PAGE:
With proper benchmarking I get about 500 milliseconds for a 1024x1024-by-1024x1024 matrix multiplication, or 4 GFLOPS. CUDA can do 500 GFLOPS on my GPU, so the WebGL implementation is 125 times slower.

Something fishy seems to be going on with their CPU benchmark as well, since it is 2500 times slower than Intel MKL on this machine.

I Want to put this here as a first level comment, some people (well actually only one) are making up stuff that JavaScript "fudges" floating point numbers.

Some ppl are going to make up drame to "sound interesting" but i dont see how that is FACTUAL.

The README contains over 8900 lines of 200+ well documented standalone code examples samples comparing JS and R code ,side by side for every function call.


Name dropping like web

I am really suspect of this being actually useful for highly technical work. Why? Because I work with R, and the math that is done has very specific results that fudging floating point numbers may be a concern. I don't know enough about Javascript to be certain, but I feel like (from memory) that it does not maintain numeric accuracy at a certain level.

I am not the R nerd, my friend with the PhD is, I just do the coding around it and help clean up his brainy coding. (ie, he can code ok, so he creates the initial R code, and I clean it up so I don't go mad having to work with it) But he explained that even Excel (which I will bet is more accurate than JS) will put out inaccurate results because of number fudging at some level. (again beyond my nerd level to grok)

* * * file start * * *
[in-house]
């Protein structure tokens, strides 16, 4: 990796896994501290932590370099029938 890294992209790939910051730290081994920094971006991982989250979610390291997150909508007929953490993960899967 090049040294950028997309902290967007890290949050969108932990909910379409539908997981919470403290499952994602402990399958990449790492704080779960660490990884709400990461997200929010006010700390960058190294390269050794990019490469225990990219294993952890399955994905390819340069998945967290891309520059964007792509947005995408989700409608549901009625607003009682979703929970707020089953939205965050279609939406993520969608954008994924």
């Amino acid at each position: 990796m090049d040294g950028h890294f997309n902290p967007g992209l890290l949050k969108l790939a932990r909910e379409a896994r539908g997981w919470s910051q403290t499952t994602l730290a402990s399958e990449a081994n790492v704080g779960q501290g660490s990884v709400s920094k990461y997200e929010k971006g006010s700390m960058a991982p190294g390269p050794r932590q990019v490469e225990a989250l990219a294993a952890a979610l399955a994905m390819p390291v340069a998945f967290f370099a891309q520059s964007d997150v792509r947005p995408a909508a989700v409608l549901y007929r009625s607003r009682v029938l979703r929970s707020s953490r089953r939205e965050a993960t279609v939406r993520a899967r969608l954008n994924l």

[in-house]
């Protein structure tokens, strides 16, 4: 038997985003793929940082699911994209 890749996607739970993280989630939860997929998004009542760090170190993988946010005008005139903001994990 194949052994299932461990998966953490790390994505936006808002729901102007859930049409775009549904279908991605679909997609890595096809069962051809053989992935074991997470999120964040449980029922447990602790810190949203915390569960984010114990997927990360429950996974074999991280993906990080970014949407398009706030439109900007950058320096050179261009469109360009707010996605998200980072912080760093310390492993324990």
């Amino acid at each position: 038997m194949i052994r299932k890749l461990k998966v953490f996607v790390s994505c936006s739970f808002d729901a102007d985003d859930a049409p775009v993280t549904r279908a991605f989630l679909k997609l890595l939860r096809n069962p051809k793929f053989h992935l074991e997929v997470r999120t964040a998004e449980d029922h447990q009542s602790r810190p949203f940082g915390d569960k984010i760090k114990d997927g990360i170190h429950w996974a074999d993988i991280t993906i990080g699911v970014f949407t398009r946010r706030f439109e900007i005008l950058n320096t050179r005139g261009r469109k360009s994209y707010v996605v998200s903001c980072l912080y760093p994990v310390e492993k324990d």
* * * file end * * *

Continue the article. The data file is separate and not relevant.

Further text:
All of this is too bad, because R syntax is just plain rotten icky stuff. (but I may be seeing things with some of the examples looking like awful R syntax... maybe I need sleep)

Edit: Here's a comment on JS number accuracy, basically what I recalled. (this is a quick search, so take some salt with it). The issue being how JS decided to "fix" the numbers for me, felt like the magic semi colons, only not as predictable.

"In JavaScript all numbers are IEEE 754 floating point numbers.[1] Due to the binary nature of their encoding, some decimal numbers cannot be represented with perfect accuracy. This is analagous to how the fraction 1/3 cannot be accurately represented with a decimal number with a finite number of digits. Once you hit the limit of your storage you'll need to round the last digit up or down."

[0] http://adripofjavascript.com/blog/drips/avoiding-problems-wi...

[1] https://en.wikipedia.org/wiki/IEEE_754

That problem is normal and expected behaviour for finite precision floating point: it appears with any scheme for floating point (IEEE-754 or not), as computers are finite. A significant chunk of the field of numerical analysis is about controlling the error introduced by floating point.

And, anyway, R uses IEEE-754 for 'numeric' too[0], and will do the same "fudging":

> All R platforms are required to work with values conforming to the IEC 60559 (also known as IEEE 754) standard